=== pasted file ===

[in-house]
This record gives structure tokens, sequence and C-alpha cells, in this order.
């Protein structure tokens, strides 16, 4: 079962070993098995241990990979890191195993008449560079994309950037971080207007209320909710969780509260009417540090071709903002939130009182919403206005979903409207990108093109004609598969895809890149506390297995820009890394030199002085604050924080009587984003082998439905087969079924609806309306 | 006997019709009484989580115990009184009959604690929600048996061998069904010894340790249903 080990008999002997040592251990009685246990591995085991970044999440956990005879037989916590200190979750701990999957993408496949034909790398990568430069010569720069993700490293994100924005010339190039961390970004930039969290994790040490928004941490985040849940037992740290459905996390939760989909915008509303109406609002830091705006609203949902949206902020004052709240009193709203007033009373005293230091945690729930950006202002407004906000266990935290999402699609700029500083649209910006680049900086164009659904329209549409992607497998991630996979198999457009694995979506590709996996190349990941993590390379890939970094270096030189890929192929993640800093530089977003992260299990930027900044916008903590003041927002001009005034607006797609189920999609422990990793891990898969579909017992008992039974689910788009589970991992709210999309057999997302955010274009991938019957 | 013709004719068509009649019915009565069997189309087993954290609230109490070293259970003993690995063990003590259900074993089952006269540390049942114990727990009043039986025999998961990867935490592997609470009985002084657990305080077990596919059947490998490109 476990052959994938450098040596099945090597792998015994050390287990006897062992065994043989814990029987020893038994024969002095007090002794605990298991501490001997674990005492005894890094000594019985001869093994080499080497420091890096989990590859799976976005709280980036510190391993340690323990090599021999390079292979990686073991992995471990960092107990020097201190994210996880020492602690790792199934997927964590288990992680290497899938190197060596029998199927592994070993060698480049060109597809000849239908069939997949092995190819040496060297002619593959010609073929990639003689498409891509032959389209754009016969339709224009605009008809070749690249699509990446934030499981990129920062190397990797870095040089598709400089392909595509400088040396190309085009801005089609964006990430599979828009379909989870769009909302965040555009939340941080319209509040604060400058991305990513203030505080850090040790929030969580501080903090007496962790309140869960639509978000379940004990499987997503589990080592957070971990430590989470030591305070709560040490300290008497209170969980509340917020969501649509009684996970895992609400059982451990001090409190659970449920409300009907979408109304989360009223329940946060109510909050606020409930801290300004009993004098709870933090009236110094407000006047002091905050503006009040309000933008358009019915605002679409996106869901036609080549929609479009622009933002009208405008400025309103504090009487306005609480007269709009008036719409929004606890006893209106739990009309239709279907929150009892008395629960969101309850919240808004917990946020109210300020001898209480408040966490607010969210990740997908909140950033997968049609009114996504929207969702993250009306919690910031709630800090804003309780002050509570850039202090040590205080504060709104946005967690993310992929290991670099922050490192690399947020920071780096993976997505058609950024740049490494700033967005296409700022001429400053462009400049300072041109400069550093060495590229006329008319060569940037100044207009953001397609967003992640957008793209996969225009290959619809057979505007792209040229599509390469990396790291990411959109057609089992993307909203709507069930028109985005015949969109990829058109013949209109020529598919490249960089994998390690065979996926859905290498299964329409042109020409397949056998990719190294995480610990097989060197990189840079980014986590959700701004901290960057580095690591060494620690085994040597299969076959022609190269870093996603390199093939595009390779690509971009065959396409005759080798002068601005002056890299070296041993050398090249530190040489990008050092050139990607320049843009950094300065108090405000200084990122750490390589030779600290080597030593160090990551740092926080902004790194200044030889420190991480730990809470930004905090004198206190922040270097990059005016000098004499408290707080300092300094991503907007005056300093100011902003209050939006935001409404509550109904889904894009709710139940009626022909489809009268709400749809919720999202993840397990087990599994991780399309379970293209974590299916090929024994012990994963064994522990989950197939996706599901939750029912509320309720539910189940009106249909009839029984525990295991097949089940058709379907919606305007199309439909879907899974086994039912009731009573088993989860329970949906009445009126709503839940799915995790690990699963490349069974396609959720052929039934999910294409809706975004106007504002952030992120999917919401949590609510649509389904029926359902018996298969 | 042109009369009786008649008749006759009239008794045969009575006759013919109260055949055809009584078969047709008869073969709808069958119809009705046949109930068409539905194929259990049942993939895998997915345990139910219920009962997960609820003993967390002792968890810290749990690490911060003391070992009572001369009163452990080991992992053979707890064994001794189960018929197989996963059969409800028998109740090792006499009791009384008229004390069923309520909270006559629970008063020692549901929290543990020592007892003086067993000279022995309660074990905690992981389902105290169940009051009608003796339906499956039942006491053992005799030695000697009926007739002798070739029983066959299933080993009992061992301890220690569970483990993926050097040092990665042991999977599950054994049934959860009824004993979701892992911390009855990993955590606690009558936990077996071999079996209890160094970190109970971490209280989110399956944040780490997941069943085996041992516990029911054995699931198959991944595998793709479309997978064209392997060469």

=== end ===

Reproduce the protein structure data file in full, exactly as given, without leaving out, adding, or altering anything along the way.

[in-house]
This record gives structure tokens, sequence and C-alpha cells, in this order.
């Protein structure tokens, strides 16, 4: 079962070993098995241990990979890191195993008449560079994309950037971080207007209320909710969780509260009417540090071709903002939130009182919403206005979903409207990108093109004609598969895809890149506390297995820009890394030199002085604050924080009587984003082998439905087969079924609806309306 | 006997019709009484989580115990009184009959604690929600048996061998069904010894340790249903 080990008999002997040592251990009685246990591995085991970044999440956990005879037989916590200190979750701990999957993408496949034909790398990568430069010569720069993700490293994100924005010339190039961390970004930039969290994790040490928004941490985040849940037992740290459905996390939760989909915008509303109406609002830091705006609203949902949206902020004052709240009193709203007033009373005293230091945690729930950006202002407004906000266990935290999402699609700029500083649209910006680049900086164009659904329209549409992607497998991630996979198999457009694995979506590709996996190349990941993590390379890939970094270096030189890929192929993640800093530089977003992260299990930027900044916008903590003041927002001009005034607006797609189920999609422990990793891990898969579909017992008992039974689910788009589970991992709210999309057999997302955010274009991938019957 | 013709004719068509009649019915009565069997189309087993954290609230109490070293259970003993690995063990003590259900074993089952006269540390049942114990727990009043039986025999998961990867935490592997609470009985002084657990305080077990596919059947490998490109 476990052959994938450098040596099945090597792998015994050390287990006897062992065994043989814990029987020893038994024969002095007090002794605990298991501490001997674990005492005894890094000594019985001869093994080499080497420091890096989990590859799976976005709280980036510190391993340690323990090599021999390079292979990686073991992995471990960092107990020097201190994210996880020492602690790792199934997927964590288990992680290497899938190197060596029998199927592994070993060698480049060109597809000849239908069939997949092995190819040496060297002619593959010609073929990639003689498409891509032959389209754009016969339709224009605009008809070749690249699509990446934030499981990129920062190397990797870095040089598709400089392909595509400088040396190309085009801005089609964006990430599979828009379909989870769009909302965040555009939340941080319209509040604060400058991305990513203030505080850090040790929030969580501080903090007496962790309140869960639509978000379940004990499987997503589990080592957070971990430590989470030591305070709560040490300290008497209170969980509340917020969501649509009684996970895992609400059982451990001090409190659970449920409300009907979408109304989360009223329940946060109510909050606020409930801290300004009993004098709870933090009236110094407000006047002091905050503006009040309000933008358009019915605002679409996106869901036609080549929609479009622009933002009208405008400025309103504090009487306005609480007269709009008036719409929004606890006893209106739990009309239709279907929150009892008395629960969101309850919240808004917990946020109210300020001898209480408040966490607010969210990740997908909140950033997968049609009114996504929207969702993250009306919690910031709630800090804003309780002050509570850039202090040590205080504060709104946005967690993310992929290991670099922050490192690399947020920071780096993976997505058609950024740049490494700033967005296409700022001429400053462009400049300072041109400069550093060495590229006329008319060569940037100044207009953001397609967003992640957008793209996969225009290959619809057979505007792209040229599509390469990396790291990411959109057609089992993307909203709507069930028109985005015949969109990829058109013949209109020529598919490249960089994998390690065979996926859905290498299964329409042109020409397949056998990719190294995480610990097989060197990189840079980014986590959700701004901290960057580095690591060494620690085994040597299969076959022609190269870093996603390199093939595009390779690509971009065959396409005759080798002068601005002056890299070296041993050398090249530190040489990008050092050139990607320049843009950094300065108090405000200084990122750490390589030779600290080597030593160090990551740092926080902004790194200044030889420190991480730990809470930004905090004198206190922040270097990059005016000098004499408290707080300092300094991503907007005056300093100011902003209050939006935001409404509550109904889904894009709710139940009626022909489809009268709400749809919720999202993840397990087990599994991780399309379970293209974590299916090929024994012990994963064994522990989950197939996706599901939750029912509320309720539910189940009106249909009839029984525990295991097949089940058709379907919606305007199309439909879907899974086994039912009731009573088993989860329970949906009445009126709503839940799915995790690990699963490349069974396609959720052929039934999910294409809706975004106007504002952030992120999917919401949590609510649509389904029926359902018996298969 | 042109009369009786008649008749006759009239008794045969009575006759013919109260055949055809009584078969047709008869073969709808069958119809009705046949109930068409539905194929259990049942993939895998997915345990139910219920009962997960609820003993967390002792968890810290749990690490911060003391070992009572001369009163452990080991992992053979707890064994001794189960018929197989996963059969409800028998109740090792006499009791009384008229004390069923309520909270006559629970008063020692549901929290543990020592007892003086067993000279022995309660074990905690992981389902105290169940009051009608003796339906499956039942006491053992005799030695000697009926007739002798070739029983066959299933080993009992061992301890220690569970483990993926050097040092990665042991999977599950054994049934959860009824004993979701892992911390009855990993955590606690009558936990077996071999079996209890160094970190109970971490209280989110399956944040780490997941069943085996041992516990029911054995699931198959991944595998793709479309997978064209392997060469």